Democrats Hold Essential Pennsylvania Supreme Court Seat In Latest Abortion Campaign Test

Daniel McCaffery defeated Republican Carolyn Carluccio in a judicial race where abortion rights were front and center.

Superior Court Judge Daniel McCaffery, a Democrat, defeated Republican Judge Carolyn Carluccio in a closely watched race to fill a vacant Pennsylvania Supreme Court seat on Tuesday.

McCaffery’s win is the latest in a string of victories for Democrats running on an abortion rights platform following the U.S. Supreme Court’s 2022 decision overturning Roe v. Wade and ending national abortion rights protections. His campaign was supported by state and national reproductive rights groups that spent millions on advertising and grassroots efforts in the highly competitive swing state.

Abortion is legal in Pennsylvania through the 23rd week of pregnancy. The policy is supported by wide margins of Pennsylvania voters, with almost 90% stating support for legal abortion in some or all cases, according to an August 2022 poll conducted by Franklin & Marshall College.

The election was held to fill the seat of Chief Justice Max Baer, who died in 2022. McCaffery’s win preserves the 5-2 majority that Democrats held on the court before Baer’s death. While the court’s balance of power was not threatened in this election, McCaffery’s win significantly buoys Democrats’ chances of holding the court long-term as two Democratic justices face retention elections in 2025.

Carluccio has not had the opportunity to rule on abortion-related questions as a judge on the Montgomery County Court of Common Pleas and she made little mention of her position on abortion during the campaign. But she was endorsed by state-level anti-abortion groups like PA Pro-Life Federation and the Pro-Life Coalition of Pennsylvania. Reproductive rights groups and other Democratic Party-aligned groups hammered her for these endorsements. McCaffery, on the other hand, stated his opposition to the Supreme Court’s decision in Dobbs v. Jackson Women’s Health Organization on the campaign trail.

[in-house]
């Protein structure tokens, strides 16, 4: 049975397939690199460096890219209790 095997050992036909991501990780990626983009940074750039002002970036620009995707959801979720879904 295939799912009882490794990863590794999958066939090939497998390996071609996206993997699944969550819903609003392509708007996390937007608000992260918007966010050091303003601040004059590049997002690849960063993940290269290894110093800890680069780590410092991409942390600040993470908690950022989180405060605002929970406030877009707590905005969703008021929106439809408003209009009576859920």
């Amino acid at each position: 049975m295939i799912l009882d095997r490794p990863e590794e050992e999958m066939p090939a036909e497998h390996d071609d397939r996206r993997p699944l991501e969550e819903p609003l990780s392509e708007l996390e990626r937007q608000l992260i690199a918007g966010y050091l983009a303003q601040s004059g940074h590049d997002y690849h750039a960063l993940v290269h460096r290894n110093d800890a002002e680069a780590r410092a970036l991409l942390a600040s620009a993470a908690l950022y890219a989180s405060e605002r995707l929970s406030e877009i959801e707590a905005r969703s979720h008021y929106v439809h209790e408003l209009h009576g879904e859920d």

The judicial race also has ramifications for voting rights and gerrymandering policies. Carluccio had said that the state’s mail-in voting law, known as Act 77, is “very bad for our Commonwealth” and “very bad for just faith in our system” during her run for the Republican nomination.

The result may also bode well for Democrats in this closely watched swing state ahead of the 2024 election: The party is counting on continued anger over the court’s decision overturning Roe to drive turnout, as it did in the 2022 midterms. At first glance, McCaffery’s victory signals that that message still propels Democratic turnout and attracts support from swing voters.

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